I’ve had several patients ask me for my opinion on taking Yoga.
While I won’t claim to be an expert, I do think it’s great. Almost anything that gets you moving around and active is a positive in my book. Can yoga replace Structural correction chiropractic? Not in my opinion. But it goes both ways. Structural correction care cannot replace yoga either. They are both separate and unique. However, the do compliment each other quite well and I think it’s great for patients to consider as a means of staying active an improving both their mental and physical health.
Here are a few more things to consider:
1. In yoga it’s less about the destination, and more about the journey. I realize the poses are not the ultimate goal of a yogi. However, it’s important to keep in mind that doing these things incorrectly could lead to structural conditions or worsen existing ones. Have you ever noticed that during a certain pose it’s different on the right versus the left? Have you seemed to reach a certain plateau and you’re having trouble taking the next step in your journey? If this is the case, there is a possibility a structural condition might be playing a part. This is something traditional chiropractic care may not be able to help.
2. Motion is always a great thing. When I evaluate patients on our state of the art video x-ray system (see example below), we look for Vertebral Locking. Essentially this means a vertebra is “locked” and not moving properly, contributing to the structural condition. Our goal, through structural corrective care, is to “unlock” these areas and show the before and after difference on the video x-ray. This is why yoga compliments structural corrective care so well. Again, I realize yoga is not simply about flexibility, but it does play a part. Anything that helps get motion back into the spine (in a normal way), is going to be something that compliments structural care very well. Yoga does this.
3. Could yoga cause or exacerbate structural conditions? Absolutely, if not done properly. I recently had a conversation with a yoga instructor and she stressed the importance of doing things properly. She expressed her desire to instill in her students this exact point. It’s common for students and teachers alike to experience severe SI joint problems from improper poses by creating a shearing action in the joint when done improperly. This can even occur with no pain. There can also be a problem with many of the twisting motions when not done with a proper foundation.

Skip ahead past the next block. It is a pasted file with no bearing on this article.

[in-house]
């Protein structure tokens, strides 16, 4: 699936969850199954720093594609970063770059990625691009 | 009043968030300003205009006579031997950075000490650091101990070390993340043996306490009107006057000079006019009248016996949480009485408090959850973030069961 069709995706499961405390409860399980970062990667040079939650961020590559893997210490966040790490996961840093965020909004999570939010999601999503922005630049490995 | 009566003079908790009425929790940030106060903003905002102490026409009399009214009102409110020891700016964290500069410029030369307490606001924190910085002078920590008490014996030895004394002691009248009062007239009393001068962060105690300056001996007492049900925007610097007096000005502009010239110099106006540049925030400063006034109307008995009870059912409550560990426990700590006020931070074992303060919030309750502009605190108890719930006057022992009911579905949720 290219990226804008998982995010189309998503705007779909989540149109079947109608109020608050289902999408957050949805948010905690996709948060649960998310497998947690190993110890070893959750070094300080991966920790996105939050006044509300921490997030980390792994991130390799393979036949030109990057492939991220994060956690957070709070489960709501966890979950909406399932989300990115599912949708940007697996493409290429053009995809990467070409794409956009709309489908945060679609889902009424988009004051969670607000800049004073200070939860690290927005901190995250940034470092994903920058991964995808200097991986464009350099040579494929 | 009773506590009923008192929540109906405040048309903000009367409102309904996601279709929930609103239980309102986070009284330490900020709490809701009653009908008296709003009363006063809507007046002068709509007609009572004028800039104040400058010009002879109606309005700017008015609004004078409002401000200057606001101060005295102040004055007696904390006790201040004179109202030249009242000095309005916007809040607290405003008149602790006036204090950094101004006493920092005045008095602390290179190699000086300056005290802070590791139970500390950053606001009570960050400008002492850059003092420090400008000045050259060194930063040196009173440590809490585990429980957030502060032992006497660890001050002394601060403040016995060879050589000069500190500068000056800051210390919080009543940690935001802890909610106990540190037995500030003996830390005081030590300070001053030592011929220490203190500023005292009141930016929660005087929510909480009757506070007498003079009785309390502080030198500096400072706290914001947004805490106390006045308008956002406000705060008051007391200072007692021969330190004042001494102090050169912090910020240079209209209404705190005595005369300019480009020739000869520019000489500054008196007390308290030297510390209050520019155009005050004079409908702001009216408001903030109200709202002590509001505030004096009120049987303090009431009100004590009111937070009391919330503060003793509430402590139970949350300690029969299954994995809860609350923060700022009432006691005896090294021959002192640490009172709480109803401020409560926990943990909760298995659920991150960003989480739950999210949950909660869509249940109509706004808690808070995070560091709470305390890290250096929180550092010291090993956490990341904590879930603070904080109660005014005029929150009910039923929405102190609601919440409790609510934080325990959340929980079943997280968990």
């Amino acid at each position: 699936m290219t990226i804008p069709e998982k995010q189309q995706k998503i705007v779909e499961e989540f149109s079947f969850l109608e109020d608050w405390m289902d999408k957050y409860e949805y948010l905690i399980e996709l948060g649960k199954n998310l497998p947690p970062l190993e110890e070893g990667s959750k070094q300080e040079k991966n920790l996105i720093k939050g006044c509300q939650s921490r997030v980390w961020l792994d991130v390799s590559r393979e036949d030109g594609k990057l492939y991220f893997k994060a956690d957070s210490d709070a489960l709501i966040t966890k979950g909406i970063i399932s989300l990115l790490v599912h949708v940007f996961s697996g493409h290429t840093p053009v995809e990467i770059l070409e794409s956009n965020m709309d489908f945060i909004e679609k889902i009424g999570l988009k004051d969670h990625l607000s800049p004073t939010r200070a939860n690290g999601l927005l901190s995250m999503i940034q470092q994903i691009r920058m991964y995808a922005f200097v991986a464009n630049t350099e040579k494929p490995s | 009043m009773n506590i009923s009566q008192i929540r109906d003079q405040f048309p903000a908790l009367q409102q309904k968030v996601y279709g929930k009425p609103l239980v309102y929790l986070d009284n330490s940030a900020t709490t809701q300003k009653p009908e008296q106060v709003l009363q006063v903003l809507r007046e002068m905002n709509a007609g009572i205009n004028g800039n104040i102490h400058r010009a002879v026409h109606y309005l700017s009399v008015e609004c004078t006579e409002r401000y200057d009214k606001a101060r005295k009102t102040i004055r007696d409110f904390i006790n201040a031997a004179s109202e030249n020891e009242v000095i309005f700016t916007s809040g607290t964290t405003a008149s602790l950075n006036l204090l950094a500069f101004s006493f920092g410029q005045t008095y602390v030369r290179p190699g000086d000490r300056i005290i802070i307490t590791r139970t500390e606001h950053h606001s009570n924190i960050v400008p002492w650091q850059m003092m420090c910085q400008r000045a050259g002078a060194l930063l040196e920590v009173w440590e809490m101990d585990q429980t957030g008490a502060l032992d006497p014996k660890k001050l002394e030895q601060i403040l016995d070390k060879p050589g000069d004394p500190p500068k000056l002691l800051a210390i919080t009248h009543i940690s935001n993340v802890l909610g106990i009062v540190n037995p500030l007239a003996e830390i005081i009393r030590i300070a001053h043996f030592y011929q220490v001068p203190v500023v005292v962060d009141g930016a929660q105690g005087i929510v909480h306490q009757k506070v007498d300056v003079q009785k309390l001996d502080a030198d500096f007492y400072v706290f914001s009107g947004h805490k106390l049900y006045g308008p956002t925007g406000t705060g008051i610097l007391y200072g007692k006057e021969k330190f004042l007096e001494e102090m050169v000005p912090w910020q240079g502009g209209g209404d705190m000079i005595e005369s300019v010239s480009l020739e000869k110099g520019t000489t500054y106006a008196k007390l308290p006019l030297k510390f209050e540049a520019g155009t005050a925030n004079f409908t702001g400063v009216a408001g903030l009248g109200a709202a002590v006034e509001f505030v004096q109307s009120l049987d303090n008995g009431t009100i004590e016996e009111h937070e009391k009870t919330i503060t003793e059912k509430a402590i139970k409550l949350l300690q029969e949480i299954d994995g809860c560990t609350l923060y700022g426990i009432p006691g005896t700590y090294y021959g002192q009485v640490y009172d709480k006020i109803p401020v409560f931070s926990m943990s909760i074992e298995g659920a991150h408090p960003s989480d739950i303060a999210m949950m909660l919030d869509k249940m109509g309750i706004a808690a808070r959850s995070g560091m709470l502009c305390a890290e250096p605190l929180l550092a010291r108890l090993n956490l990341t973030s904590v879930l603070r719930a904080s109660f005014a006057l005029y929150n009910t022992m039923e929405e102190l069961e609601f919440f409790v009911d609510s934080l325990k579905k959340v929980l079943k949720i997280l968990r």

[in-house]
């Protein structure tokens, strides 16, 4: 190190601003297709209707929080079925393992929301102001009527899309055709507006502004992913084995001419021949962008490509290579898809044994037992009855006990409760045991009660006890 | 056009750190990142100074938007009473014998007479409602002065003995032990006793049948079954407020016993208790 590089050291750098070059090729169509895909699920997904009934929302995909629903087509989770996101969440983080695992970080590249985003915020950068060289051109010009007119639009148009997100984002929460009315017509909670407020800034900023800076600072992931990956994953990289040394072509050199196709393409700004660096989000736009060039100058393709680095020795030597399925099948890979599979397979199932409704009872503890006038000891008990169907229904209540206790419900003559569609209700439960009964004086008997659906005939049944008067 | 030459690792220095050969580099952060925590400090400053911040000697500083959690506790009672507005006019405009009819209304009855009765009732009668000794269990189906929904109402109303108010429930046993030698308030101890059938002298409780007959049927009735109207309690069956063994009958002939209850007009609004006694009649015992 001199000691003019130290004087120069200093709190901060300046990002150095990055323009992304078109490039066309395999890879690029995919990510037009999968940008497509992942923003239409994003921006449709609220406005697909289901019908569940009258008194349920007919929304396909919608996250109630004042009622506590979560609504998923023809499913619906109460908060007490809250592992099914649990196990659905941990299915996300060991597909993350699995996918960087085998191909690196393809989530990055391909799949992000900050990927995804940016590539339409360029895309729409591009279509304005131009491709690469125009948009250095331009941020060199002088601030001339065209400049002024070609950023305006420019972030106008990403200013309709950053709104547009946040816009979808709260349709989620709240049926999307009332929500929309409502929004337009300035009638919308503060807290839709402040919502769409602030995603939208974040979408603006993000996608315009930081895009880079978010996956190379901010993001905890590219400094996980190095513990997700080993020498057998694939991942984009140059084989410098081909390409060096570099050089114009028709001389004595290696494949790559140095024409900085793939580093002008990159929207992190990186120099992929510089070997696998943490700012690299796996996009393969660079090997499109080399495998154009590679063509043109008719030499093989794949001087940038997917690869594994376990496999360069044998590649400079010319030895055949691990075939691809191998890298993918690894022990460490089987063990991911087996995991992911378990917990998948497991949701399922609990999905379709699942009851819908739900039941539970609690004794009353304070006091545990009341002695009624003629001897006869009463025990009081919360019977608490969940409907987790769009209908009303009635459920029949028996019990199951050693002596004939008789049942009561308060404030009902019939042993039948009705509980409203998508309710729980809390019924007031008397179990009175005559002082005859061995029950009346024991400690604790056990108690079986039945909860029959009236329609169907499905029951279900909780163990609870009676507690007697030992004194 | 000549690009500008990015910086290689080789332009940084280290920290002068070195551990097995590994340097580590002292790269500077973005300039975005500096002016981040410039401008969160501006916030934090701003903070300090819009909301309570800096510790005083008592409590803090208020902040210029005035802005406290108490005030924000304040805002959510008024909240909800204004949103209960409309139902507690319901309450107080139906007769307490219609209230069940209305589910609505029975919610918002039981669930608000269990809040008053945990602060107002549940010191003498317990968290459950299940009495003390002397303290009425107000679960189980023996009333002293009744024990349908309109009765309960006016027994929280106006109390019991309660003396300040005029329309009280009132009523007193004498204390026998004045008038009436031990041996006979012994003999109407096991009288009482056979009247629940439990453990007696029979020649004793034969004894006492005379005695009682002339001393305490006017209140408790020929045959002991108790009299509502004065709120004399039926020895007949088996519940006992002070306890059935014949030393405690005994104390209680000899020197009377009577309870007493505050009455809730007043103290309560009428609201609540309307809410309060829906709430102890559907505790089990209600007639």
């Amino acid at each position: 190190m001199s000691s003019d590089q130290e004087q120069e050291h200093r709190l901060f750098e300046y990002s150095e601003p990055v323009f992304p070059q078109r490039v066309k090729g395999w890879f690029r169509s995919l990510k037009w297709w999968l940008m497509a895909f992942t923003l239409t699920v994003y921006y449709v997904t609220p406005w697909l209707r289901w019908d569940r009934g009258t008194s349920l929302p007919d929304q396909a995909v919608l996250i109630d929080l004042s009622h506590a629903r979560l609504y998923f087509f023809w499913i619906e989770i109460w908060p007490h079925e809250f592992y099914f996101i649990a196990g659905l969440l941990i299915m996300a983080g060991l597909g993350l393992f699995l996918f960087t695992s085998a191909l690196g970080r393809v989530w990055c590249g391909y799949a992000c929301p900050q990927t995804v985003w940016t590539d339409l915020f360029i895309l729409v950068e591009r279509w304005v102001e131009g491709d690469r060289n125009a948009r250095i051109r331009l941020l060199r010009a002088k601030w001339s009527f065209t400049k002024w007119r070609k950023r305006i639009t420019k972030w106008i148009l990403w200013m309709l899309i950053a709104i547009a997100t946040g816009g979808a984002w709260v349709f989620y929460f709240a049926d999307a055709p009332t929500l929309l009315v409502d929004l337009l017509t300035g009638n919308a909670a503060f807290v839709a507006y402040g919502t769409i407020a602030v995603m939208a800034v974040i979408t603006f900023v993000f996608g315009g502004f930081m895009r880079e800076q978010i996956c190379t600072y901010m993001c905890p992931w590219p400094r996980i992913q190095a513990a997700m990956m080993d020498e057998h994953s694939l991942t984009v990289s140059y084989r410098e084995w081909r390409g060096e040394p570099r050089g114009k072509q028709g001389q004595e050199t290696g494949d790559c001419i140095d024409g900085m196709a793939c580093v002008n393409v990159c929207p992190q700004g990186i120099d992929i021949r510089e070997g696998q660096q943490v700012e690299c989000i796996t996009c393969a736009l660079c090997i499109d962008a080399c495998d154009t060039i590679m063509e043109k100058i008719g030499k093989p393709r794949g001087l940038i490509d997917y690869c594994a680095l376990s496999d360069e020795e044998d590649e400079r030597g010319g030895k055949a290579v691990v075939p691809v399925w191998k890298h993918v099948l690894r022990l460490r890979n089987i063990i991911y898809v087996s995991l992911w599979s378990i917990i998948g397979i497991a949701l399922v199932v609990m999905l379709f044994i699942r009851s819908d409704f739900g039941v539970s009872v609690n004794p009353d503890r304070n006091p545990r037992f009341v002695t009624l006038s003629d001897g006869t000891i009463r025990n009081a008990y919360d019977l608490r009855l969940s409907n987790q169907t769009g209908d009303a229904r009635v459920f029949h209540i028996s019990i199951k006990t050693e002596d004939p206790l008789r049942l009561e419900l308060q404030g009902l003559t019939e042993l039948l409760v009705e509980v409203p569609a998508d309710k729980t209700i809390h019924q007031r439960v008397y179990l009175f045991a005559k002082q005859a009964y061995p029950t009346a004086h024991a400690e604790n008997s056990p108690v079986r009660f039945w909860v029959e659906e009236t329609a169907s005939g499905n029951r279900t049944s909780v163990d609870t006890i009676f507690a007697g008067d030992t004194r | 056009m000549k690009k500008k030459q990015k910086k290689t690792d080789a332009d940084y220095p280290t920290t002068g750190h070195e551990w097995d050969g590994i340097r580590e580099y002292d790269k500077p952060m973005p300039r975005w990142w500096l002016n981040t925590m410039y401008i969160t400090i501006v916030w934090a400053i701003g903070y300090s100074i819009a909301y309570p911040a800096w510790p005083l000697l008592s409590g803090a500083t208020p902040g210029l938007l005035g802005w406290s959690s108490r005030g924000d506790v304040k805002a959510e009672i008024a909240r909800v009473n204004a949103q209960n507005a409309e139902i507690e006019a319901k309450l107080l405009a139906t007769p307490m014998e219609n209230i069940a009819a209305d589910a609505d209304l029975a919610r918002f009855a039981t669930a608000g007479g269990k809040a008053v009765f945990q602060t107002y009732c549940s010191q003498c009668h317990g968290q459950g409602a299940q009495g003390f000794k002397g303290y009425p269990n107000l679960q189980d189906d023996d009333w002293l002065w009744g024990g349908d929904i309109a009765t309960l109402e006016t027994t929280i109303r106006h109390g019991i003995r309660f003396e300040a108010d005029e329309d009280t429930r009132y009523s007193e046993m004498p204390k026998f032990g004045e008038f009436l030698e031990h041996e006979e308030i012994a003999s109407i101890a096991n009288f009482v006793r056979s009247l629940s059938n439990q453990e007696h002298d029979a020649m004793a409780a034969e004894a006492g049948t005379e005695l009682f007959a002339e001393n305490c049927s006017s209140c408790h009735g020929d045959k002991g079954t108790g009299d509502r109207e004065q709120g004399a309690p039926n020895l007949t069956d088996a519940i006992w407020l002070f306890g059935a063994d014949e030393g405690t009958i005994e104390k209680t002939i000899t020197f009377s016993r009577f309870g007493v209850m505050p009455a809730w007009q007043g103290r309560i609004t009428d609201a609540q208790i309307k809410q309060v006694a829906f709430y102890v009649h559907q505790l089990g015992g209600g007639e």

4. Building upon number 3, do you constantly feel the need to twist, crack, pop, your spine or get into certain poses? This could be a sign of a major underlying structural condition. When you feel this need, you’re essentially “stimulating” the brain to turn off the pain receptors. But this only lasts for a brief time before you feel the need to do it again. You see, the pain receptors in the brain have an “override” of sorts. When you twist, crack, pop, or stretch your spine in certain ways, it’s like hitting the “override” button to the pain receptors in the brain. They are shut off for a brief time. But you’ll soon feel the need to do it again because it’s only temporary. The is finding out why this is happening.
In essence, structural corrective care and yoga are both unique and cannot replace each other. But yoga is definitely something I’d recommend to patients when they ask my opinion. It compliments structural corrective care well by keeping you active and adding motion to the spine.